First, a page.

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Evolution of Game Theory Application in Irrigation Systems

  • Podimata, M. V.
  • Yannopoulos, P. C.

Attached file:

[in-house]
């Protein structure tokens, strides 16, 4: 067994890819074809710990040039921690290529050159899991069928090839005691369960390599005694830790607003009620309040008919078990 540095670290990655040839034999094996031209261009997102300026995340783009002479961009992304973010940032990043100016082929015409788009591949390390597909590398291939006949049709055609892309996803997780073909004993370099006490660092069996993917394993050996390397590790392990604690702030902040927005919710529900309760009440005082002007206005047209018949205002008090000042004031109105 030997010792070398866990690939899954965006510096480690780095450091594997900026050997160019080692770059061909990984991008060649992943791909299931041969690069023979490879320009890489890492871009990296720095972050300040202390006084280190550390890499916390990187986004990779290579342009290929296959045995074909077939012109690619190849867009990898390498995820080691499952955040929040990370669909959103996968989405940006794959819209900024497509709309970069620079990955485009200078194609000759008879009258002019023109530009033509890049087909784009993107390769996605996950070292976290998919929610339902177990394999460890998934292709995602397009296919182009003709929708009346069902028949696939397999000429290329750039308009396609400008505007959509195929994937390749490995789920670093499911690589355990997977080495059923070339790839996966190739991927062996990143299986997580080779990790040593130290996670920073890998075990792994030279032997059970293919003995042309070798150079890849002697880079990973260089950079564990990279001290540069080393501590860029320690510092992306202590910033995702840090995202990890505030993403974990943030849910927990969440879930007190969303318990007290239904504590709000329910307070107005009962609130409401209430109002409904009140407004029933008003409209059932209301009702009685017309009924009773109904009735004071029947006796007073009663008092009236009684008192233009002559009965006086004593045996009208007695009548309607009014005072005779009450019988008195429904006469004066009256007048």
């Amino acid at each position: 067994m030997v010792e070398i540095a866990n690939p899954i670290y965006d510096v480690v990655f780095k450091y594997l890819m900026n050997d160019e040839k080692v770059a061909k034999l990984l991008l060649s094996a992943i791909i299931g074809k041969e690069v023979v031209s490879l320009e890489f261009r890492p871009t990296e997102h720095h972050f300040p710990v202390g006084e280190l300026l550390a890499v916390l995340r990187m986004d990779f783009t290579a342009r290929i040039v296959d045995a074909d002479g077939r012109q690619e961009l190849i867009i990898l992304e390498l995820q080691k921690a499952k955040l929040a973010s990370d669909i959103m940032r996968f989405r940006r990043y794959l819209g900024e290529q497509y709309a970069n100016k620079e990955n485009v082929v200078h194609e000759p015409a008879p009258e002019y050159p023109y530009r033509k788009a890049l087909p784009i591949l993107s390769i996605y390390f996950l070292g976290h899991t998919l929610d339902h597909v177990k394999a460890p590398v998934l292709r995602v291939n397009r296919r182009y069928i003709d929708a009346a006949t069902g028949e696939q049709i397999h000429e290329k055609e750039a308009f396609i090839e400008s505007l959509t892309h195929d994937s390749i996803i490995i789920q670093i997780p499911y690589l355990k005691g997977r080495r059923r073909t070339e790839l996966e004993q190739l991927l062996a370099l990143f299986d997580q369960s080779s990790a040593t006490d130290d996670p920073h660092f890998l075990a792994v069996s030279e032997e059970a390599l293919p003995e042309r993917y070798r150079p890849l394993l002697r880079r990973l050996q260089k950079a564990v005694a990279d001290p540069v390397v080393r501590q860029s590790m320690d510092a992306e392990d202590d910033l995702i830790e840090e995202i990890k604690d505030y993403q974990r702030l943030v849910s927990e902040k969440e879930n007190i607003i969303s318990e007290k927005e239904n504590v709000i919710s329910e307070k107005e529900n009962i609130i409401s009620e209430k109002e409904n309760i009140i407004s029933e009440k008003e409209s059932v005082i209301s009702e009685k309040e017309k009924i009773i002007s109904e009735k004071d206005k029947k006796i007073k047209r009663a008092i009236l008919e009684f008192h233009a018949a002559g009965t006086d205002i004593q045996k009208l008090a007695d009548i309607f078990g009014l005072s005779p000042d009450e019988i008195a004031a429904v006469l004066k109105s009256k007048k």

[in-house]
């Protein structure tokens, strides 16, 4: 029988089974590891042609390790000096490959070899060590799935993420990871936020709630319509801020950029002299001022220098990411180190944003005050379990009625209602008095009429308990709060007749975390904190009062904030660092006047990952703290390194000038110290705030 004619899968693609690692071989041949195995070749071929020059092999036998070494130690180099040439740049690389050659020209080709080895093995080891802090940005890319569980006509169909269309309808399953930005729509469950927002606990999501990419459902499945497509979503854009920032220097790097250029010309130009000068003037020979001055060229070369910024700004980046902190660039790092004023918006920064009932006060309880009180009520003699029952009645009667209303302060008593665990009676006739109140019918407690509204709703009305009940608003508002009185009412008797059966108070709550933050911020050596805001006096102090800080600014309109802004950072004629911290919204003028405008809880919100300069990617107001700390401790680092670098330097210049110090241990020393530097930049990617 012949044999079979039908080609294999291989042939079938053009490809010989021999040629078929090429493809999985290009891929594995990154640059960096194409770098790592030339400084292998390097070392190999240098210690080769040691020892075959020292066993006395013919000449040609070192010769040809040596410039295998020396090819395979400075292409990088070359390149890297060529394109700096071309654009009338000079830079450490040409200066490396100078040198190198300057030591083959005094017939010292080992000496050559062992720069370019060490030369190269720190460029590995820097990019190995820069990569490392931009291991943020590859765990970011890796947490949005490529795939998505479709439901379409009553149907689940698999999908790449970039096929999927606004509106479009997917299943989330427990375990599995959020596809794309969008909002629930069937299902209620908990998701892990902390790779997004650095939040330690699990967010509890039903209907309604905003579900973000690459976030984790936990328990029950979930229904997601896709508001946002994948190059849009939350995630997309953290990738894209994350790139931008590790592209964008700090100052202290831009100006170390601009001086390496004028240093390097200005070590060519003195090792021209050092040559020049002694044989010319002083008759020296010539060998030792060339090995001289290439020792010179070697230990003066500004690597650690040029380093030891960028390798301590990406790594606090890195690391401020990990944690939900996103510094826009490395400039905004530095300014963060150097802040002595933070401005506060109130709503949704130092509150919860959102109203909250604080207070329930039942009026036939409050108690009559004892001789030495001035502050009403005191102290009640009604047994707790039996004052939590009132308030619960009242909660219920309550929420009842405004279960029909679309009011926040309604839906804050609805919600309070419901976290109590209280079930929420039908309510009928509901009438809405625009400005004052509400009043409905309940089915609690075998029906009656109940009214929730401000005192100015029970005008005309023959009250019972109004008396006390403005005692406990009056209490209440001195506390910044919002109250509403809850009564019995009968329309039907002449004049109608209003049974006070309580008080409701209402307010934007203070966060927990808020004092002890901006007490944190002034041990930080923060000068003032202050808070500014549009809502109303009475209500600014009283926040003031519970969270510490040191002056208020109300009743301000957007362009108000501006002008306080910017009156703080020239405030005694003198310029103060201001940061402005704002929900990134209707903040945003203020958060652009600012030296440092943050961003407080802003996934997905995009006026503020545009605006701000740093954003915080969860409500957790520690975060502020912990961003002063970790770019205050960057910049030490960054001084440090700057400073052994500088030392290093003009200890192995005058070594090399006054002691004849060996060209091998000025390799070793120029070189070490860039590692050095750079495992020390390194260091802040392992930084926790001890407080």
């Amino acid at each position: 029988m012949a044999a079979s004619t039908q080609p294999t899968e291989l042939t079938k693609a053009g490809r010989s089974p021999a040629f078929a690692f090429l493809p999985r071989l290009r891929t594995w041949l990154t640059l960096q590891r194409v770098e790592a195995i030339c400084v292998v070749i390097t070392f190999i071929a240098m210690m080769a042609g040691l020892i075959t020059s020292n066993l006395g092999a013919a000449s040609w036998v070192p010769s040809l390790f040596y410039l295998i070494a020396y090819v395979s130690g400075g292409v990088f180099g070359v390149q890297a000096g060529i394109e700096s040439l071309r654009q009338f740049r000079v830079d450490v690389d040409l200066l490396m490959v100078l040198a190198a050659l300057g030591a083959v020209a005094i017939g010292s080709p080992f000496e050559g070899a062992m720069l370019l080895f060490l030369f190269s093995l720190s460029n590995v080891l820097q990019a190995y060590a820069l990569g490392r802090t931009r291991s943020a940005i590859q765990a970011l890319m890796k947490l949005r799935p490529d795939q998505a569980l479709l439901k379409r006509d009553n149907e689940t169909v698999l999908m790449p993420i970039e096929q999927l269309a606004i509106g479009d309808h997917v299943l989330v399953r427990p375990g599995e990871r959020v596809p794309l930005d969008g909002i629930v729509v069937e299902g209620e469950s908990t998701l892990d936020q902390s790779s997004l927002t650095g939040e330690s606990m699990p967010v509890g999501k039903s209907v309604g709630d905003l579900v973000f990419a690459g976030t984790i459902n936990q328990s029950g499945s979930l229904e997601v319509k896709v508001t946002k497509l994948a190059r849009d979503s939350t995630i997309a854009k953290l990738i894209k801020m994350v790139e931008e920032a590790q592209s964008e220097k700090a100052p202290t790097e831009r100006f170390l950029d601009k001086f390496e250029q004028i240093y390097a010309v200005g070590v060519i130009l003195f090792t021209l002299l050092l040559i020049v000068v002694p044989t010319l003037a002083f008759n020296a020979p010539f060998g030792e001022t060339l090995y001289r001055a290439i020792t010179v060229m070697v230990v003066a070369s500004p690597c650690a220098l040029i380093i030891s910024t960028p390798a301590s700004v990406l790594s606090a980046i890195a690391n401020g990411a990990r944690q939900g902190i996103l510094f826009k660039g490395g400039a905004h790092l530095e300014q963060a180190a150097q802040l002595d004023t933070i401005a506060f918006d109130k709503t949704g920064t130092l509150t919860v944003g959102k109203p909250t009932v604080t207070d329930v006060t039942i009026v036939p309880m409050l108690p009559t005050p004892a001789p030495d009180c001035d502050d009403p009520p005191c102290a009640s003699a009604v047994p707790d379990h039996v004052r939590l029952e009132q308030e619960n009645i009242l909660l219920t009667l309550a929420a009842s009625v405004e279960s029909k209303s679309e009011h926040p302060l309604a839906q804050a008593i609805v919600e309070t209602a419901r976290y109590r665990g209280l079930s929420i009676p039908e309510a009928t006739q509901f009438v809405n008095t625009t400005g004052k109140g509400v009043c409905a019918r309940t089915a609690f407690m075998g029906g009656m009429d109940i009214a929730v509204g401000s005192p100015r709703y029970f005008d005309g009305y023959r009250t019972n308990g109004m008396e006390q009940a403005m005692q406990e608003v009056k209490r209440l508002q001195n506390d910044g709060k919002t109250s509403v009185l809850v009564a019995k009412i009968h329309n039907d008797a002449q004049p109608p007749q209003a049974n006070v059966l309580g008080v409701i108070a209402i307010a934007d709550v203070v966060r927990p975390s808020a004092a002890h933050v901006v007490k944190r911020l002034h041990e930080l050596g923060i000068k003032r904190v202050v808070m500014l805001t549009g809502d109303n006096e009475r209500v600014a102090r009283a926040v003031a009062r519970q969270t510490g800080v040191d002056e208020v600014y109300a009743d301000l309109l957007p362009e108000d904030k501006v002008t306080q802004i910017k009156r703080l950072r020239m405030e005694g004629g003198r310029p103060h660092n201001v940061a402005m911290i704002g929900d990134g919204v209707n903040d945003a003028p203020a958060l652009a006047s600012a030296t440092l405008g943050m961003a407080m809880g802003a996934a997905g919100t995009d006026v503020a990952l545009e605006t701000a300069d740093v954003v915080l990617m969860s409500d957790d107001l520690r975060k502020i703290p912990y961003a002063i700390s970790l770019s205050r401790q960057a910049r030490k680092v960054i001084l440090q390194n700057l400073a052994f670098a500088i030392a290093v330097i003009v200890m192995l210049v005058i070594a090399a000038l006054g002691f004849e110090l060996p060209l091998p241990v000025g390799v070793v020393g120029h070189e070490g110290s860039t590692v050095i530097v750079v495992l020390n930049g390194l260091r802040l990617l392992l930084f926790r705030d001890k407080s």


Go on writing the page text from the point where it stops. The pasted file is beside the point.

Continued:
Agriculture is the largest consumer of water. Since water demand for irrigational purposes is expected to rise and given the fact that freshwater is not an unlimited resource, conflicts about the use of water and allocation issues are becoming more intense. The present paper examines the potential for water conflict when water consumption for irrigation takes place. In order to contribute to the discussion on this issue, game theory is used as a platform that provides predictions about strategies of irrigation followed by stakeholders. Previously published research work on game theory applications analyzing agricultural water rights is reviewed. The paper also discusses the nature and characteristics of selected games. The goal of this article is to highlight the evolution of game theory application in irrigation and contribute to the discussion about resolving resource conflicts generated by irrigated agriculture. The results of this analysis may be appreciated by policy makers for creative problem solving about water use in the field of irrigation management.
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